Yeah. I mean, yeah. Also, you know, I mean, I don’t have small children, but a lot of my colleagues with small, this is also the time when people start families. And I think that that was like, I don’t have children, but I can’t even imagine, you know, that must, that must have been so difficult. So, you know, that’s even without the added additional challenges of having small children, so
Eva Amsen (09:43):
Yeah. so yeah. What, what, what are you, what are your plans for the next few years? Assuming no further pandemics
Liz Kellogg (09:51):
Gosh, I would love it if we, if we could have like, you know, returned back to the way things were, but I don’t know that that’s gonna happen anytime soon.
Eva Amsen (11:02):
Liz Kellogg (11:08):
So I used to have I used to do ballet very seriously. But it’s been challenging to fit classes in mm-hmm
Eva Amsen (11:46):
Yeah. That’s that’s a good plan.
Liz Kellogg (12:03):
I think they both have their merits. I like both. I think I’m the kind of person that when I’m in the countryside, I, I like to be in the city and when I’m in a city, I like to be in the country. So
Liz Kellogg (12:20):
And do you like to cook? I love cooking. I love it. And I love to improvise. I love to just kind of go into my pantry and take out whatever I have and then make a delicious meal.
Eva Amsen (12:31):
Any, any favorite recipes you want to share?
Liz Kellogg (12:35):
My go-to is salsa Verde Chilaquiles. I usually make that on Saturdays, Saturday mornings
Eva Amsen (12:45):
And do you like reading? Do you have any book recommendations?
Liz Kellogg (12:49):
I, the last, well, I, I loved reading. I don’t read as much as I read a lot of papers. I don’t read a lot of books, although I, I really would love to get back into it. The last book I read was bad blood, and this was the book by John Carenou about the Thenos story. That’s the last novel I read.
Eva Amsen (13:08):
So sounds interesting. I also kind of want to see the, the show about that.
Liz Kellogg (13:14):
Fascinating do it.
Eva Amsen (13:18):
Um speaking of shows are there any films or TV shows that you watched in the last year or two that you would recommend?
Liz Kellogg (13:27):
Eva Amsen (13:42):
Oh yeah. I have a meaning to see that. I also still need to see it. Yeah. Maybe by the time this airs, we have both seen it, but.
Liz Kellogg (13:49):
I hope so. A really good one.
Eva Amsen (13:51):
Yeah. And do you listen to music.
Liz Kellogg (13:55):
All the time? Yeah.
Eva Amsen (13:57):
Like what do you listen to?
Liz Kellogg (13:59):
Um I love pop music, so I listen to a lot of like two thousands pop because that was my time, you know, mm-hmm,
Eva Amsen (14:18):
So do you listen to music while working or just while you’re running or all the time?
Liz Kellogg (14:23):
All the time. All the time. I, I listen to music and I listen to podcasts. Mm. And I listen to the Cryo-Talk podcast as well.
Eva Amsen (14:30):
Liz Kellogg (14:36):
Yeah, that’s an interesting question because I actually, with my colleagues, we sometimes think about this, but I think I would be a writer because I, I love, I actually love writing. Um so I think, I don’t know if I would seems like a big change, you know, writing scientific manuscripts to novels, but I have a couple ideas.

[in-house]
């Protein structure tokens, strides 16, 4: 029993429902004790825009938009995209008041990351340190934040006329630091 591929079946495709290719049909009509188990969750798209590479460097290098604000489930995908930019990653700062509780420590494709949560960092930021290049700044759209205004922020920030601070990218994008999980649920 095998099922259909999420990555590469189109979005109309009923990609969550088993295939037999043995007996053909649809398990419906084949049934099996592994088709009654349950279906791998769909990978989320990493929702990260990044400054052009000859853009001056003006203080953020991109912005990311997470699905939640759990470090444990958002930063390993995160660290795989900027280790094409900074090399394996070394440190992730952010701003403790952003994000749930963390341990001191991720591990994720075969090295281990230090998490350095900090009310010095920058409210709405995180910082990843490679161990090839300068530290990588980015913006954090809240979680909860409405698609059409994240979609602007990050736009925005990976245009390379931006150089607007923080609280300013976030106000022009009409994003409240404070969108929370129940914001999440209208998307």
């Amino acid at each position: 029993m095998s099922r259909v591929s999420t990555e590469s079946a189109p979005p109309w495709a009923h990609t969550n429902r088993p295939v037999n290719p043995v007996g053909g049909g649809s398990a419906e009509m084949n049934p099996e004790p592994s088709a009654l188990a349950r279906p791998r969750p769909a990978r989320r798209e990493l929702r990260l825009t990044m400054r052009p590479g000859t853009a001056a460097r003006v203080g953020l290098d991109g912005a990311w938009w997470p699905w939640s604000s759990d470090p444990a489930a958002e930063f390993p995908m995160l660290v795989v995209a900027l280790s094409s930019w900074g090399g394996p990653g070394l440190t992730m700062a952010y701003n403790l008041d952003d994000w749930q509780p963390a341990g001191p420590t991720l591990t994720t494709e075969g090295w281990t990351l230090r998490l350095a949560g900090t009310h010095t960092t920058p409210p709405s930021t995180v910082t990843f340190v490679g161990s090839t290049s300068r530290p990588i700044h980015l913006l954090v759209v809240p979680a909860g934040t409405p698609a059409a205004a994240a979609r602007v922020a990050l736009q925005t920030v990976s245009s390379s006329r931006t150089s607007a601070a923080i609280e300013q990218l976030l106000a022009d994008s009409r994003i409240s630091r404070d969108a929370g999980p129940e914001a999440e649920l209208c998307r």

Eva Amsen (15:00):
Hmm. Well, you can do both as we we’ve learned from from our first podcast guest Joachim Frank, so he’s, he’s managed to do both, so it’s possible.
Liz Kellogg (15:12):
But he’s in so incredible.
Eva Amsen (15:24):
Um and something else that you mentioned earlier is you also have a podcast. Do you maybe want to tell people about that?
Liz Kellogg (15:32):
Eva Amsen (16:26):
Yeah. And now you get to be a guest here, so
Liz Kellogg (16:29):
Thank you so much. Yeah.
Eva Amsen (16:31):
Um yeah. So I’ve got one more question for you. And do you have any advice for researchers who are just starting out their career?
Liz Kellogg (16:42):
Yeah. I also think about this a lot too. I mean, having advice, students, I think a lot about how best to guide them. I kind of struggle with this because I feel like everybody’s trajectory is so unique and what works well for me, someone like me may not work very well for someone else. Mm-Hmm
Eva Amsen (18:06):
Yeah. That makes sense. Cuz everyone is different and.
Liz Kellogg (18:09):
I mean, you’re the one that knows best about what you like, what you enjoy and where, you know, where you should go next, what you should do next, things like that. Right. So yeah.
Eva Amsen (18:19):
Yeah. It’s I always personally find it hard when, when people like ask me for advice, because what do, do you want me to tell you what I did cuz I that’s the only experience I have, but yeah,
Liz Kellogg (18:32):
Exactly. I have a very, very limited, you know.
Eva Amsen (18:35):
Yeah. I’ve done one thing. That brings us to the end of today’s episode. Thanks everyone for listening to or watching Cryo-Talk.
Liz Kellogg (18:44):
Thank you so much for having me.
Thank you for listening to Cryo-Talk a Bitesizebio podcast, sponsored by Thermo Fisher Scientific to view all audio and video recordings from this series, please visit bitesizebio.com/cryo-talk.